One of the most important aspects of space and planetary exploration is the ability to safely enter a planet's atmosphere, decelerate properly and land smoothly. Because entry vehicles travel long distances, they reach their destination with tremendous speed, which directly translates into a vast amount of kinetic energy. Although most of this energy dissipates into the surrounding atmosphere, a fraction still reaches the vehicle through convective heating and radiation. In order to protect the payload and ensure safe landing, it is critical to equip the vehicle with an appropriate Thermal Protection System (TPS).

The TPS of a entry vehicle is therefore one of the key components of its design. The material used for the TPS can be classified into two main categories: ablative materials, as in the one used on Apollo missions, and non-ablative materials, such as the ceramic tiles used on the space shuttle. The former can also be divided into two sub-categories: charring (also know as pyrolyzing) and non-charring ablators. The theory behind the use of ablators is quite simple; the energy absorbed by the removal of material from the surface is not used to heat the TPS, thus keeping the vehicle at a reasonably "cold" temperature. In the case of charring ablators, the ablative material is a resin that fills the pores of a carbon matrix. Although the matrix might ablate, it usually does not, thus preserving the original geometry of the aerodynamic surface during re-entry.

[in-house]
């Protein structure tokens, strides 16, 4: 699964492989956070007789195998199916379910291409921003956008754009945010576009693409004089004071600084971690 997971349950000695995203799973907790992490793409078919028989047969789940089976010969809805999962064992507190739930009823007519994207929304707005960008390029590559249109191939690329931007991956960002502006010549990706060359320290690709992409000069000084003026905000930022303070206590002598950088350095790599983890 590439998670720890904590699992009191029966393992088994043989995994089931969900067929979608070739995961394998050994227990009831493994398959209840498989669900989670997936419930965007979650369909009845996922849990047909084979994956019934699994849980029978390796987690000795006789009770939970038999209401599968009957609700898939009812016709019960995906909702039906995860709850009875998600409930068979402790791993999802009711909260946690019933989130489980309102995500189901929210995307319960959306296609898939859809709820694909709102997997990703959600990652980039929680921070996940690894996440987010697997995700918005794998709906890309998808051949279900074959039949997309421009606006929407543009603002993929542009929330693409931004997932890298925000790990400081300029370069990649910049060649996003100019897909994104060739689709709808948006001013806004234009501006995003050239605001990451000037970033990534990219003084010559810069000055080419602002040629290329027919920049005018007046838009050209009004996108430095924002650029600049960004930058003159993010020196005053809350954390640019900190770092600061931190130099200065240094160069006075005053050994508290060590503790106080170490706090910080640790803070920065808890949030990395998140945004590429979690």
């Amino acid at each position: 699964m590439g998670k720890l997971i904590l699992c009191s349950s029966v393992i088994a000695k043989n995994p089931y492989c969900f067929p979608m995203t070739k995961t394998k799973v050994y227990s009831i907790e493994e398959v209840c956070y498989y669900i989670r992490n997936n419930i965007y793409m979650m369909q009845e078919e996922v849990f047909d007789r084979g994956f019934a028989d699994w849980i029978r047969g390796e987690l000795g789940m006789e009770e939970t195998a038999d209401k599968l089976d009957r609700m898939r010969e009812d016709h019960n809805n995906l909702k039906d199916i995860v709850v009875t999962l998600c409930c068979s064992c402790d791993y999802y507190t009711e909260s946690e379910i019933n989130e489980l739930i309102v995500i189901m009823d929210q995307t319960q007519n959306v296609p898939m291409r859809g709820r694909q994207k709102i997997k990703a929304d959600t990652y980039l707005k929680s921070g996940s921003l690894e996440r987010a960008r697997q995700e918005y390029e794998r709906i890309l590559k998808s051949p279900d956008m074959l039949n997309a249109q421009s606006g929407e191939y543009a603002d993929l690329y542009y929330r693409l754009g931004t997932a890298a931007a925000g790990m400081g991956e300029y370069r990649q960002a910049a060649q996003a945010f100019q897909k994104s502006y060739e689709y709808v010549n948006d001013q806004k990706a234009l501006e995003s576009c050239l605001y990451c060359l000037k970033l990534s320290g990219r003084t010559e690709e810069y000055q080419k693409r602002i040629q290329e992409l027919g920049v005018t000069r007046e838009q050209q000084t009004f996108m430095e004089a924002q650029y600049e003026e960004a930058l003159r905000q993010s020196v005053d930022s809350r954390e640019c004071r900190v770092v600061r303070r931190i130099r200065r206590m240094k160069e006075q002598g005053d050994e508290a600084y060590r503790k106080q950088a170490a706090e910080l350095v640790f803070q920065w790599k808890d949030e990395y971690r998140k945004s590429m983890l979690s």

Modeling TPS is not a trivial task as it involves several physical phenomena in various scientific fields. First, the flow field needs to be modeled, which means solving an hypersonic flow with strong shocks, viscous effects, boundary layer effects, turbulence, radiation, thermo-chemical non-equilibrium, and much more. The surface must also be properly taken into account, as it involves surface chemical reactions, catalysis, ablation, recessing surfaces, surface roughness, etc. Finally, the TPS material must be modeled, which entails multi-layered material, multiphase flow, thermal stress, pressure stress, spallation, porous flow, chemical non-equilibrium, as well as other processes.

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